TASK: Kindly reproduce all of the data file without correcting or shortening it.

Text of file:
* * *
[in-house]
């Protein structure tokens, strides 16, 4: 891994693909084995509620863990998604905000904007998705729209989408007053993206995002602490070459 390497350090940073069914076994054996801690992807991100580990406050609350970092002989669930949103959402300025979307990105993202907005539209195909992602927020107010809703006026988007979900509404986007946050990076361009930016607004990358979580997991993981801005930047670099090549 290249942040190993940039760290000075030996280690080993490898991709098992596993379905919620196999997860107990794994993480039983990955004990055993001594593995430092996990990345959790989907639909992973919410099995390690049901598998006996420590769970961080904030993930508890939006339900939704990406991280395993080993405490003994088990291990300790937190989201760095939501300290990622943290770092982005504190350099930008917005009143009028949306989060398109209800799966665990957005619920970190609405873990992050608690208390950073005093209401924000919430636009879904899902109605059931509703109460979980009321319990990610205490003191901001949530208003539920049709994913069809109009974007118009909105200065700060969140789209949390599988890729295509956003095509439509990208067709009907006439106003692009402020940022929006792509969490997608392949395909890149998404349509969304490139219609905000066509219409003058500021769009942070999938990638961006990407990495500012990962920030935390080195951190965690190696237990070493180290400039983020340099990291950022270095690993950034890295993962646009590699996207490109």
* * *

[in-house]
């Protein structure tokens, strides 16, 4: 891994693909084995509620863990998604905000904007998705729209989408007053993206995002602490070459 390497350090940073069914076994054996801690992807991100580990406050609350970092002989669930949103959402300025979307990105993202907005539209195909992602927020107010809703006026988007979900509404986007946050990076361009930016607004990358979580997991993981801005930047670099090549 290249942040190993940039760290000075030996280690080993490898991709098992596993379905919620196999997860107990794994993480039983990955004990055993001594593995430092996990990345959790989907639909992973919410099995390690049901598998006996420590769970961080904030993930508890939006339900939704990406991280395993080993405490003994088990291990300790937190989201760095939501300290990622943290770092982005504190350099930008917005009143009028949306989060398109209800799966665990957005619920970190609405873990992050608690208390950073005093209401924000919430636009879904899902109605059931509703109460979980009321319990990610205490003191901001949530208003539920049709994913069809109009974007118009909105200065700060969140789209949390599988890729295509956003095509439509990208067709009907006439106003692009402020940022929006792509969490997608392949395909890149998404349509969304490139219609905000066509219409003058500021769009942070999938990638961006990407990495500012990962920030935390080195951190965690190696237990070493180290400039983020340099990291950022270095690993950034890295993962646009590699996207490109």